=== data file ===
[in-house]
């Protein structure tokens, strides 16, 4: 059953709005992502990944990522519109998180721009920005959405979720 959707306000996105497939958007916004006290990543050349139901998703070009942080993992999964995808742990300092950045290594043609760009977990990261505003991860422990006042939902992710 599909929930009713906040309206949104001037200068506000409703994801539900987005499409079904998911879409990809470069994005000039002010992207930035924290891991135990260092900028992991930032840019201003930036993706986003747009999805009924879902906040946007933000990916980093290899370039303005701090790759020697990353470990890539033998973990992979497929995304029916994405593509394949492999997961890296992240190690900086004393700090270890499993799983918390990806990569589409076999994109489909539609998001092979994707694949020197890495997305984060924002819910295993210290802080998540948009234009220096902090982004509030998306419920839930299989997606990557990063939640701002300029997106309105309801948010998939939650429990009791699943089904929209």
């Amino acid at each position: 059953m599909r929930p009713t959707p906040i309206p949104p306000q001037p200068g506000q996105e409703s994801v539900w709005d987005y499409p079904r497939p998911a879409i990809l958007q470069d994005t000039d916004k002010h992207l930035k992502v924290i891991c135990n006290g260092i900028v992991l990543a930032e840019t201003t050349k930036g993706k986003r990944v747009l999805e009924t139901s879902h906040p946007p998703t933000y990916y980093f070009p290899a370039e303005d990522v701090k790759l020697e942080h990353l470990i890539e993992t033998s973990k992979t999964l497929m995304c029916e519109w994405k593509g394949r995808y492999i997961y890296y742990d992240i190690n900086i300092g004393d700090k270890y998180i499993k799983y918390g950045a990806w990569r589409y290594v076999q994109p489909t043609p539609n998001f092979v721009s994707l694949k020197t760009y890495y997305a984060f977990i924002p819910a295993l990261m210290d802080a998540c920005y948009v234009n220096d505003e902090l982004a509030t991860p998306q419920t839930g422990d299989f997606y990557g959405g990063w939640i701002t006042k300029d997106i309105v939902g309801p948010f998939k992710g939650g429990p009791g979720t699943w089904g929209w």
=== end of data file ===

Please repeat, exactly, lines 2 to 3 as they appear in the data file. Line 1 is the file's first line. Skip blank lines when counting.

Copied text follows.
């Protein structure tokens, strides 16, 4: 059953709005992502990944990522519109998180721009920005959405979720 959707306000996105497939958007916004006290990543050349139901998703070009942080993992999964995808742990300092950045290594043609760009977990990261505003991860422990006042939902992710 599909929930009713906040309206949104001037200068506000409703994801539900987005499409079904998911879409990809470069994005000039002010992207930035924290891991135990260092900028992991930032840019201003930036993706986003747009999805009924879902906040946007933000990916980093290899370039303005701090790759020697990353470990890539033998973990992979497929995304029916994405593509394949492999997961890296992240190690900086004393700090270890499993799983918390990806990569589409076999994109489909539609998001092979994707694949020197890495997305984060924002819910295993210290802080998540948009234009220096902090982004509030998306419920839930299989997606990557990063939640701002300029997106309105309801948010998939939650429990009791699943089904929209």
């Amino acid at each position: 059953m599909r929930p009713t959707p906040i309206p949104p306000q001037p200068g506000q996105e409703s994801v539900w709005d987005y499409p079904r497939p998911a879409i990809l958007q470069d994005t000039d916004k002010h992207l930035k992502v924290i891991c135990n006290g260092i900028v992991l990543a930032e840019t201003t050349k930036g993706k986003r990944v747009l999805e009924t139901s879902h906040p946007p998703t933000y990916y980093f070009p290899a370039e303005d990522v701090k790759l020697e942080h990353l470990i890539e993992t033998s973990k992979t999964l497929m995304c029916e519109w994405k593509g394949r995808y492999i997961y890296y742990d992240i190690n900086i300092g004393d700090k270890y998180i499993k799983y918390g950045a990806w990569r589409y290594v076999q994109p489909t043609p539609n998001f092979v721009s994707l694949k020197t760009y890495y997305a984060f977990i924002p819910a295993l990261m210290d802080a998540c920005y948009v234009n220096d505003e902090l982004a509030t991860p998306q419920t839930g422990d299989f997606y990557g959405g990063w939640i701002t006042k300029d997106i309105v939902g309801p948010f998939k992710g939650g429990p009791g979720t699943w089904g929209w």